Academic papers presented at the conference were not limited to Taoism-centric research. Michael Wesch’s “The living Tao: a visual exploration of Taoism in Cao Dai Cosmology” introduced the highly syncretic iconography of Caoidaism, a thriving Vietnamese religious movement that began in the early 20th century (and which had numerous Vietnamese members in attendance at the conference); Bernadette Rigal-Cellard’s “K-Messiah Cho He-Seung and Victory Altar” gave an overview of contemporary Judeo-Christian-adjacent messianic movements in South Korea; while Lee Wing-tat examined the Eastern Han dynasty philosopher Wang Chong’s partial rejection of ideas coming from early Taoist thought.
The second category of presentations centered on personal experiences with various aspects of what might broadly be called “cultivation traditions.” The majority of the presentations made in Chinese were given by members of Weixinism’s flock, who shared personal experiences and case studies using feng shui and the I Ching. These firsthand studies included in attempts to increase factory output, promote home safety, develop businesses, make school grounds more conducive to academic success, foster intergenerational familial harmony, and even to repair automobiles through divination and geomancy. A number of presentations in a similar vein were given in English, including Radu Biki’s “Wandering the diviner’s path: a self-experimentation in Taiwanese divination practice,” Rosita Šoryte’s “Reiki West and East: the perpetual search for a universal energy,” and Abraham SY Poon’s “Qigong cultivation of yin and yang circulation based on the I Ching.”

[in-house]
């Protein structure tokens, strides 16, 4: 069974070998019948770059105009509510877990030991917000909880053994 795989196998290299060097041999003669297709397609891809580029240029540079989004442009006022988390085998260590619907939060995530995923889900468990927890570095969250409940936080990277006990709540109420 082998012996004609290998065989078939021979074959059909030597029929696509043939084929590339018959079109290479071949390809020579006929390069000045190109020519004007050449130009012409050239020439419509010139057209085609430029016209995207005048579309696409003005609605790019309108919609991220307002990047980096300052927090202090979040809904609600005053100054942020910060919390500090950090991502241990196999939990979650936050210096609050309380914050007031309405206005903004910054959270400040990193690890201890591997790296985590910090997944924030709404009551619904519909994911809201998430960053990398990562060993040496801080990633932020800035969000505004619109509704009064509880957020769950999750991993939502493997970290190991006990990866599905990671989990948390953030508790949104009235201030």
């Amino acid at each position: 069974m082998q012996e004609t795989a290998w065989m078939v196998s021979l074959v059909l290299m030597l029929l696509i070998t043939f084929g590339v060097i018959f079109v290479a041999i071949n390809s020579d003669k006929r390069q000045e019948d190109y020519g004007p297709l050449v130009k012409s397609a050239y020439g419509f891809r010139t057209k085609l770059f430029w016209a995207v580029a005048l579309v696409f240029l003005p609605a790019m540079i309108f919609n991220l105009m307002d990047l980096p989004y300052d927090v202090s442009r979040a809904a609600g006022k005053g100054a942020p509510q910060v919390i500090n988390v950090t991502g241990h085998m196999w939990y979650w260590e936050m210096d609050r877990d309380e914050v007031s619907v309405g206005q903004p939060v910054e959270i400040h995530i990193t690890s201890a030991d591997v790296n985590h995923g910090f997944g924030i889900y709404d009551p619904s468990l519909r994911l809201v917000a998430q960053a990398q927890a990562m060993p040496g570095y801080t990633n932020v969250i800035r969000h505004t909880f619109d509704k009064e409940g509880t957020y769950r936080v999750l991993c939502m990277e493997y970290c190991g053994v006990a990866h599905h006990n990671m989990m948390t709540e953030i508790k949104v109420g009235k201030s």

The final category of presentations involved English-language demonstration sessions held by long-term adherents to Weixinism. They included Master Yuan-yi’s “Demonstration on I Ching divination,” Master Yuan-quan’s “Siting houses and furniture with feng shui,” and “Chanting with Dharma instruments” by Masters Yuan-yao and Yuan-zi.
Following the conference’s conclusion, on January 5 two busloads of visiting scholars traveled to Taiwan’s landlocked Nantou county to explore a large Weixinism temple located in a sylvan setting as well as the group’s massive hilltop campus (home to I Ching University lecture halls and a monumental statue of the sage Guiguzi) located on a high ridge praised by adherents for its ideal feng shui properties. Presentations were given on Weixinism’s history and its efforts to spread its teachings, which have not been without success. The organization reports a membership of over 300,000, with forty-eight branch temples throughout Taiwan and satellite temples in Australia, Canada, Japan, Malaysia, the People’s Republic of China, Spain, the United States, and Vietnam.